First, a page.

The adults acknowledged that while finding a few hours on a Sunday evening was not an issue for them, it was sometimes difficult for the busy teens. Nonetheless, they described a fruitful year.
David Schulman, a Jewish student, gained insight into the challenges his African-American peers confront. “One of the things I learned is to know what people feel in situations of discrimination. You can look at statistics, but that’s not what people feel when they actually hear what people think.”
He added, “I was ignorant about what the African-American community experiences, with discrimination and being treated differently. As part of the Jewish community, I don’t face discrimination daily. Occasionally someone points out that I’m Jewish. But that’s the worst of it.”
Abu Bakar Mendheim, a student at Plainfield High School, described some of the discrimination he has experienced as an African-American — including having the father of a white friend not allowing the two to play together as young children — and explained that the project gave him an opportunity to take a deeper look at the progress they’ve made since then. “I didn’t realize how easy we have it or how far we’ve come. People worked so hard to get us to this place.”
Raina was impressed with the older participants’ activism in their youth. “Everyone was involved in the civil rights movement. Maybe what we can learn is that if we want to change the world, we need to be more active and get involved.”
The adults said they felt optimistic about the teens they met. “It was so interesting to hear what they were thinking,” said Margaret Cohen, a member of Temple Sholom. “It made me really feel better about the next generation.”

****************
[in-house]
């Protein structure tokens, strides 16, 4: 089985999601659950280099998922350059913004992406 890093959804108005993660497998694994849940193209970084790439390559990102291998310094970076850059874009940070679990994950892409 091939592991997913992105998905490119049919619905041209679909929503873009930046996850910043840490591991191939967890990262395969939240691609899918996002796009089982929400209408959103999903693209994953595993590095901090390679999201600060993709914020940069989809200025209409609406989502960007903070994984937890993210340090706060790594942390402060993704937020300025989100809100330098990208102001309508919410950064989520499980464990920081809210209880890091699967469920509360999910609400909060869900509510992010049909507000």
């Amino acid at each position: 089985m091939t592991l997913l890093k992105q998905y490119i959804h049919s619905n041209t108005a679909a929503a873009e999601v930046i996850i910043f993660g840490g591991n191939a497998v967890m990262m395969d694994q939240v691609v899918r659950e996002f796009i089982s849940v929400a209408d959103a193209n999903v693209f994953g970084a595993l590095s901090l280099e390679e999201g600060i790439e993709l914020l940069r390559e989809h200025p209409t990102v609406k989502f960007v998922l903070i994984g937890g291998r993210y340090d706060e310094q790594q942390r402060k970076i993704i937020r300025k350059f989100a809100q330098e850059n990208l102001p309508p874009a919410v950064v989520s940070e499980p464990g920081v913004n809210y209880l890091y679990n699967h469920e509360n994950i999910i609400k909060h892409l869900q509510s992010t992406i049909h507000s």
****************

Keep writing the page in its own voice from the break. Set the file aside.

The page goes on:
Ron Lilly of Fanwood, an African-American senior participant who grew up in Buffalo, said he could relate to some of his peers who grew up in Plainfield as they described the race riots in the NJ city of the late 1960s. Listening to the young people and hearing their attitudes and feelings, he said, made him realize that there has been “a lot of progress, but there’s a lot we still need to do.”
David Lieberfarb, a member of Temple Sholom who grew up in Newark, in the mostly then-Jewish Weequahic neighborhood, said his perspective probably did not shift over the course of the year. “But it gives me hope that there are young people participating in programs like this,” he said.
Zaniah Green, Lee’s mother, said, “I wanted to be a part of something bigger.” She added that “everyone is a walking story, and getting to know people brings awareness.”
The group is waiting to hear whether the project will be renewed for another year.
In a prepared statement, McGee said, “I think one of the achievements of the program was opening participants’ eyes to each other’s struggles. Many of our participants of both the younger and more seasoned generations didn’t realize that both Jews and African-Americans have experienced discrimination at various points. This was an important step in opening up the larger conversation about racism in America.”